Description: This article examines the impact of retail electricity rate design on the economic value of grid-connected photovoltaic (PV) systems, focusing on commercial customers in California. Using 15-minute interval building load and PV production data from a sample of 24 actual commercial PV installations, we compare the value of the bill savings across 20 commercial-customer retail electricity rates currently offered in the state. Across all combinations of customers and rates, we find that the annual bill savings from PV, per kWh generated, ranges from $0.05/kWh to $0.24/kWh. This sizable range in rate-reduction value reflects differences in rate structures, revenue requirements, the size of the PV system relative to building load, and customer load shape. The most significant rate design issue for the value of commercial PV is found to be the percentage of total utility bills recovered through demand charges, though a variety of other factors are also found to be of importance. The value of net metering is found to be substantial, but only when commercial PV systems represent a sizable portion of annual customer load. Though the analysis presented here is specific to California, our general results demonstrate the fundamental importance of retail rate design for the customer-economics of grid-connected, customer-sited PV.
Date: May 11, 2008
Creator: Mills, Andrew; Wiser, Ryan; Barbose, Galen & Golove, William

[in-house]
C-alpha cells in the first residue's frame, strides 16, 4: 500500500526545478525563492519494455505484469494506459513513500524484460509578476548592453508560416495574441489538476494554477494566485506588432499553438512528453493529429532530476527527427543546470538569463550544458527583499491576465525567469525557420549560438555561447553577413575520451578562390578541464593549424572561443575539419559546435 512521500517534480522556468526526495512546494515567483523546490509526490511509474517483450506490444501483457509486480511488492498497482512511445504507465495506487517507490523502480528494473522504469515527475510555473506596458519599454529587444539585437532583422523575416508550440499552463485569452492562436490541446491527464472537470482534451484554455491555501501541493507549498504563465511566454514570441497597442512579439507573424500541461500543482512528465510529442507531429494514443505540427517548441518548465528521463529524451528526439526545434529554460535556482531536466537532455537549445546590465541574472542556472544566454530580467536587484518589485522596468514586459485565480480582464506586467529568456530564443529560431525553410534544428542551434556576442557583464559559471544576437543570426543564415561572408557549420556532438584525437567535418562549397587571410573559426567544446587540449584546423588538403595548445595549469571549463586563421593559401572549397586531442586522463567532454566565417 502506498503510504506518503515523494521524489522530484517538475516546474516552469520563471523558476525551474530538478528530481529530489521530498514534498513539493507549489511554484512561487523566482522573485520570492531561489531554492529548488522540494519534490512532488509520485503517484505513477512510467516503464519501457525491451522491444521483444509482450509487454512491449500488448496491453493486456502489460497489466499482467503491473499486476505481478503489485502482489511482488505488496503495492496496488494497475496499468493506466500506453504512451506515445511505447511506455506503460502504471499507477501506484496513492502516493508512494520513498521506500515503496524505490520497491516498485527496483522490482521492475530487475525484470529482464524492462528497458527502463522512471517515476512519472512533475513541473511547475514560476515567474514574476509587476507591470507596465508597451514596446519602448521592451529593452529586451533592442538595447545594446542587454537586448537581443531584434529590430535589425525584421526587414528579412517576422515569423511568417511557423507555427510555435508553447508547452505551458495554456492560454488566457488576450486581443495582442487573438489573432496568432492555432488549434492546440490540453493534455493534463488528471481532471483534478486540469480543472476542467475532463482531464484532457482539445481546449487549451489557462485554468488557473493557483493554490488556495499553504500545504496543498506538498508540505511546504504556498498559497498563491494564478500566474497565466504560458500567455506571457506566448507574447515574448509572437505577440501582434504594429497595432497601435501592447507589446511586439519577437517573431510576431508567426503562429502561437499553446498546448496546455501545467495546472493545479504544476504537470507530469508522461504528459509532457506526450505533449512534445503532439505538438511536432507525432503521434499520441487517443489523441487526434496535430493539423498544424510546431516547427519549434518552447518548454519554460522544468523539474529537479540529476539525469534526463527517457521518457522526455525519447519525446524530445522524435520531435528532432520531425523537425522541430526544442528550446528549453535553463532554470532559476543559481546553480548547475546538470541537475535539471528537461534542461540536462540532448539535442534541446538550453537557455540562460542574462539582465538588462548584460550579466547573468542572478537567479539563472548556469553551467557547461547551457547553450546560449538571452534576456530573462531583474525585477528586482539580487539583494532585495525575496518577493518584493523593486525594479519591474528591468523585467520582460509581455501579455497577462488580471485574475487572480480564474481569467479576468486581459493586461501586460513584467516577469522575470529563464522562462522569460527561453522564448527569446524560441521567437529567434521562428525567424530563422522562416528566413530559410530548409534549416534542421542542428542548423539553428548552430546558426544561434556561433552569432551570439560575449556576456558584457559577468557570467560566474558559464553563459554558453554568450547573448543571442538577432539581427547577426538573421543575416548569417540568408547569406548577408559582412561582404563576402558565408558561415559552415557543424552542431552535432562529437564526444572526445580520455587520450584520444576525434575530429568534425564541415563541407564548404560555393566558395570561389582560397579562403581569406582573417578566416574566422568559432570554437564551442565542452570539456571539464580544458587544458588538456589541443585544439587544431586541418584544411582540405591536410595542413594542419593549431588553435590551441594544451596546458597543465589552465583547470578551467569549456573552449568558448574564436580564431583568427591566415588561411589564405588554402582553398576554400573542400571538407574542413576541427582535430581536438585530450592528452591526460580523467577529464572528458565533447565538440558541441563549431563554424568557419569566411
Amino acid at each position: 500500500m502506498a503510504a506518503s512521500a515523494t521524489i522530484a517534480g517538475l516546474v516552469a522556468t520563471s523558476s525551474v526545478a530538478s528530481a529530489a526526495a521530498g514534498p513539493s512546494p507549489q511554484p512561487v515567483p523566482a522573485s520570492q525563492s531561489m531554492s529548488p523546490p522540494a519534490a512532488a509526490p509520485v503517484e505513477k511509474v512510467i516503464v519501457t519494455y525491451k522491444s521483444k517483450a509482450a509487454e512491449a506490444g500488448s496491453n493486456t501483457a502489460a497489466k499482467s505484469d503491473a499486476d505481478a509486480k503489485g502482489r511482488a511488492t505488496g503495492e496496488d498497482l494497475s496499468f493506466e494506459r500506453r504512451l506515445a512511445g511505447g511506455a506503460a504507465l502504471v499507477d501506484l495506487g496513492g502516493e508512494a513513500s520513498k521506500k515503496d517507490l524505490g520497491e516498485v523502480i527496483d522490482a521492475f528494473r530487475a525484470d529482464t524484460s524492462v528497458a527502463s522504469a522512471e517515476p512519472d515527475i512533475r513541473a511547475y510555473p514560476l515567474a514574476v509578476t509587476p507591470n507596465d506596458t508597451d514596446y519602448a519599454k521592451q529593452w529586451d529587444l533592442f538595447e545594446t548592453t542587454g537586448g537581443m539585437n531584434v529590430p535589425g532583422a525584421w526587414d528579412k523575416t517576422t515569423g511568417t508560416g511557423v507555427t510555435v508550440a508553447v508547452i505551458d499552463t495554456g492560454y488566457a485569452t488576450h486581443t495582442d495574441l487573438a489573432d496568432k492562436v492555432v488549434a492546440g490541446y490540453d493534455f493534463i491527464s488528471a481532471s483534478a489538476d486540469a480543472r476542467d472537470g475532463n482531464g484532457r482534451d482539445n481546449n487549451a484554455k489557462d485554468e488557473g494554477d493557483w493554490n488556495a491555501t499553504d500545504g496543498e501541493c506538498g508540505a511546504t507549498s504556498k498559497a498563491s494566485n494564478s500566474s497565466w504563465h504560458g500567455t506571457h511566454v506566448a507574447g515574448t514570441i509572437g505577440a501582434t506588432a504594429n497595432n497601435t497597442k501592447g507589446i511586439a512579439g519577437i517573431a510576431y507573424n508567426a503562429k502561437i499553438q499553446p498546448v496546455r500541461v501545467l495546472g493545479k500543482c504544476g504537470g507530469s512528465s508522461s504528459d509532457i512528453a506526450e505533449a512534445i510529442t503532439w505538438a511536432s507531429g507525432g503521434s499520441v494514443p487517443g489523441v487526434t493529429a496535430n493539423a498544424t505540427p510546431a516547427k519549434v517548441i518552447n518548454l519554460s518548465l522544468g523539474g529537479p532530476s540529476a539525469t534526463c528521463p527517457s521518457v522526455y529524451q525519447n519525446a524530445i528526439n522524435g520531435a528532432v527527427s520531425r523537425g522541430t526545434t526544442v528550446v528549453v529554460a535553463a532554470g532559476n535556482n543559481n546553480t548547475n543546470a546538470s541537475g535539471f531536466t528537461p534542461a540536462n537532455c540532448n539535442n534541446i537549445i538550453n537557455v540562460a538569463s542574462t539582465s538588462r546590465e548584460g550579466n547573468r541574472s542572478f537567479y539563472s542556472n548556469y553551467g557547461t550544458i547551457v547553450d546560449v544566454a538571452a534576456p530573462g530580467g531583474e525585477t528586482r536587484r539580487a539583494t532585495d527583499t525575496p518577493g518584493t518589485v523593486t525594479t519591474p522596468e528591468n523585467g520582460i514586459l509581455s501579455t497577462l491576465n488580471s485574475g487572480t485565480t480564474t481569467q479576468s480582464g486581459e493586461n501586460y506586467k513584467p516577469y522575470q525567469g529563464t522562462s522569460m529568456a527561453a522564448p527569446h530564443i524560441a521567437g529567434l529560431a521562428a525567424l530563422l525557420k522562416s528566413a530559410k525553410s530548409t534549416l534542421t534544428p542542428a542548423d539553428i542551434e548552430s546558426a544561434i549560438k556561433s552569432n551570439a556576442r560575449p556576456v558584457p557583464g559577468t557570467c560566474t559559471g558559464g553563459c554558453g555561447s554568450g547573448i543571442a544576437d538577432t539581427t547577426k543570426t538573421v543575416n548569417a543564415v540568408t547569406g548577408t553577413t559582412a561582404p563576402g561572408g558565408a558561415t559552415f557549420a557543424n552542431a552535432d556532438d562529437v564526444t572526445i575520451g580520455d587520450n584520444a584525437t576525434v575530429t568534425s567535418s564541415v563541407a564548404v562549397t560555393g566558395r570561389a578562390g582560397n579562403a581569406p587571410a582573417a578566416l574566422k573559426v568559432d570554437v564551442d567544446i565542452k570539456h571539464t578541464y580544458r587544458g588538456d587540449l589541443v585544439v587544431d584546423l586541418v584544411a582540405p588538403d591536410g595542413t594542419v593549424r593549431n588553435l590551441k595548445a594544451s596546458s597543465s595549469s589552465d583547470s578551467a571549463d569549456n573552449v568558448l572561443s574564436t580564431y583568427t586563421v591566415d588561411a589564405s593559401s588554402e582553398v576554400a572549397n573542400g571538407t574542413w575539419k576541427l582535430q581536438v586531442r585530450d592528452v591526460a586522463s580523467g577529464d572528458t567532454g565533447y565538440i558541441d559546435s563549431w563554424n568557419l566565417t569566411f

Partner: UNT Libraries Government Documents Department

Government Program Briefing: Smart Metering

Description: This document is adapted and updated from a memo delivered to the City Council of New Orleans, the office of the Mayor of New Orleans, the Chairperson of the Citizen Stakeholders Group (New Orleans Energy Task Force) and the U.S. Department of Energy (DOE) Project Officer in March 2008. This briefing piece provides an overview of the benefits, costs, and challenges of smart metering.
Date: September 1, 2011
Creator: Doris, E. & Peterson, K.
Partner: UNT Libraries Government Documents Department

Current experience with net metering programs

Description: Net metering is a utility metering practice that encourages direct consumer investment in renewable energy technologies. Laws and regulations that establish net metering practices now exist in 22 states. Net metering enables electricity customers with small generators to receive a higher value for some or all of the electricity they generate. This is accomplished by allowing the electric meters of such customers to turn backward when there is more generation than demand. It effectively allows customers with small generators to use the electricity they generate to offset their usage over an entire billing period. This paper reports on the current status of net metering laws and rules in the US. In particular, the extent of the net metering authority in each state is highlighted. Differing requirements for grid-interconnection have introduced significant variations in the actual implementation of net metering programs. Interconnection requirements from specific utilities are collected to understand how net metering programs have been affected.